Venlafaxine is well absorbed, with at least 92% of an oral dose being absorbed into systemic circulation. It is extensively metabolized in the liver via the CYP2D6 isoenzyme to desvenlafaxine (O-desmethylvenlafaxine), which is just as potent a SNRI as the parent compound, meaning that the differences in metabolism between extensive and poor metabolisers are not clinically important in terms of efficacy. Side effects, however, are reported to be more severe in CYP2D6 poor metabolisers. Steady-state concentrations of venlafaxine and its metabolite are attained in the blood within 3 days. Therapeutic effects are usually achieved within 3 to 4 weeks. No accumulation of venlafaxine has been observed during chronic administration in healthy subjects. The primary route of excretion of venlafaxine and its metabolites is via the kidneys. The half-life of venlafaxine is relatively short, so patients are directed to adhere to a strict medication routine, avoiding missing a dose. Even a single missed dose can result in withdrawal symptoms.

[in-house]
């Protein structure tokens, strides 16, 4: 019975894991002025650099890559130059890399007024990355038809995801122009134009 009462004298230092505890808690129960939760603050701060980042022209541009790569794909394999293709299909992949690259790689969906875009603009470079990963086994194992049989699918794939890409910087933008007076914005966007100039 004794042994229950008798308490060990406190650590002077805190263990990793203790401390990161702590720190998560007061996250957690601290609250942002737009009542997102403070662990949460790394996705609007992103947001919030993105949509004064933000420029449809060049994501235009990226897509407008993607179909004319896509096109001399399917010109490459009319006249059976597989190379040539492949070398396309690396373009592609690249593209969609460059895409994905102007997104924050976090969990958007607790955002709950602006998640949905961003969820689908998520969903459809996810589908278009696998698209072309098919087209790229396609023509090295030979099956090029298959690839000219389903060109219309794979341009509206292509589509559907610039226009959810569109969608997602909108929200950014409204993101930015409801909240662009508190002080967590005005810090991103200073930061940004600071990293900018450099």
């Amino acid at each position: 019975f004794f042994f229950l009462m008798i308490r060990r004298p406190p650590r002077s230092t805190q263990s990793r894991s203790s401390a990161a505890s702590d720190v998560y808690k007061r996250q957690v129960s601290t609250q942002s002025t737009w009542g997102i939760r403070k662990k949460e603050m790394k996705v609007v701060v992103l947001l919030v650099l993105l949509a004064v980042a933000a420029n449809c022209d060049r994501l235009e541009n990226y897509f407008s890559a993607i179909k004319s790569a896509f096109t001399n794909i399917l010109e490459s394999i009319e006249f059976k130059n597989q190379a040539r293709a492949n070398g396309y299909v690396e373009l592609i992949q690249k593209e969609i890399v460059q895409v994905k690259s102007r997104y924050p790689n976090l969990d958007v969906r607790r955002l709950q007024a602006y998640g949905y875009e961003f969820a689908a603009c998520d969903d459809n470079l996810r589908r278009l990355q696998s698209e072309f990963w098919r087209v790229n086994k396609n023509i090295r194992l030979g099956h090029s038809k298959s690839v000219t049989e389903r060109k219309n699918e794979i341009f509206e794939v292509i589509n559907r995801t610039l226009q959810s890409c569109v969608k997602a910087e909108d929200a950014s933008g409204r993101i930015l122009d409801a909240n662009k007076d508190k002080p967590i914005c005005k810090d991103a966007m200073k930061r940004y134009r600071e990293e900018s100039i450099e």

Venlafaxine is a substrate of P-glycoprotein (P-gp), which pumps it out of the brain. The gene encoding P-gp, ABCB1, has the SNP rs2032583, with alleles C and T. The majority of people (about 70% of Europeans and 90% of East Asians) have the TT variant. A 2007 study found that carriers of at least one C allele (variant CC or CT) are 7.72 times more likely than non-carriers to achieve remission after 4 weeks of treatment with amitriptyline, citalopram, paroxetine or venlafaxine (all P-gp substrates). The study included patients with mood disorders other than major depression, such as bipolar II; the ratio is 9.4 if these other disorders are excluded. At the 6-week mark, 75% of C-carriers had remitted, compared to only 38% of non-carriers.